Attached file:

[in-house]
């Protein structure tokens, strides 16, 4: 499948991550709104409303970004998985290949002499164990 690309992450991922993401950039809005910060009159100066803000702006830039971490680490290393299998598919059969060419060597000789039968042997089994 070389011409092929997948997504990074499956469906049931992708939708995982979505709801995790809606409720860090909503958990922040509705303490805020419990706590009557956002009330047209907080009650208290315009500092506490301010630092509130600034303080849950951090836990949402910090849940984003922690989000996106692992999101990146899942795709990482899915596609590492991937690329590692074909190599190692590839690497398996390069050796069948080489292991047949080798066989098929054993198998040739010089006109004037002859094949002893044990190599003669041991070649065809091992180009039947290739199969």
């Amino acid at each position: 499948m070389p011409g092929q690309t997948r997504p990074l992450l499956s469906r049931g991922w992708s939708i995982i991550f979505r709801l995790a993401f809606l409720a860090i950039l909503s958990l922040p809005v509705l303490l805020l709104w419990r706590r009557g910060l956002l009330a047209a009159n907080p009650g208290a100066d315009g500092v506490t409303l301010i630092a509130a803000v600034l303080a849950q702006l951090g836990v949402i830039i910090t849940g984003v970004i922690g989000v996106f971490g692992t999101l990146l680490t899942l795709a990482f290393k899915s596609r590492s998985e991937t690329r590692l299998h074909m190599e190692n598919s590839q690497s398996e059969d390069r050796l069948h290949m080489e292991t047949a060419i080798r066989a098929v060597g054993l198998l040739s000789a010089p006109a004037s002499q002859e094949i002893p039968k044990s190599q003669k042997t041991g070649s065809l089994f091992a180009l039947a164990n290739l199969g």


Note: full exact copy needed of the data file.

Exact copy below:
[in-house]
């Protein structure tokens, strides 16, 4: 499948991550709104409303970004998985290949002499164990 690309992450991922993401950039809005910060009159100066803000702006830039971490680490290393299998598919059969060419060597000789039968042997089994 070389011409092929997948997504990074499956469906049931992708939708995982979505709801995790809606409720860090909503958990922040509705303490805020419990706590009557956002009330047209907080009650208290315009500092506490301010630092509130600034303080849950951090836990949402910090849940984003922690989000996106692992999101990146899942795709990482899915596609590492991937690329590692074909190599190692590839690497398996390069050796069948080489292991047949080798066989098929054993198998040739010089006109004037002859094949002893044990190599003669041991070649065809091992180009039947290739199969």
């Amino acid at each position: 499948m070389p011409g092929q690309t997948r997504p990074l992450l499956s469906r049931g991922w992708s939708i995982i991550f979505r709801l995790a993401f809606l409720a860090i950039l909503s958990l922040p809005v509705l303490l805020l709104w419990r706590r009557g910060l956002l009330a047209a009159n907080p009650g208290a100066d315009g500092v506490t409303l301010i630092a509130a803000v600034l303080a849950q702006l951090g836990v949402i830039i910090t849940g984003v970004i922690g989000v996106f971490g692992t999101l990146l680490t899942l795709a990482f290393k899915s596609r590492s998985e991937t690329r590692l299998h074909m190599e190692n598919s590839q690497s398996e059969d390069r050796l069948h290949m080489e292991t047949a060419i080798r066989a098929v060597g054993l198998l040739s000789a010089p006109a004037s002499q002859e094949i002893p039968k044990s190599q003669k042997t041991g070649s065809l089994f091992a180009l039947a164990n290739l199969g």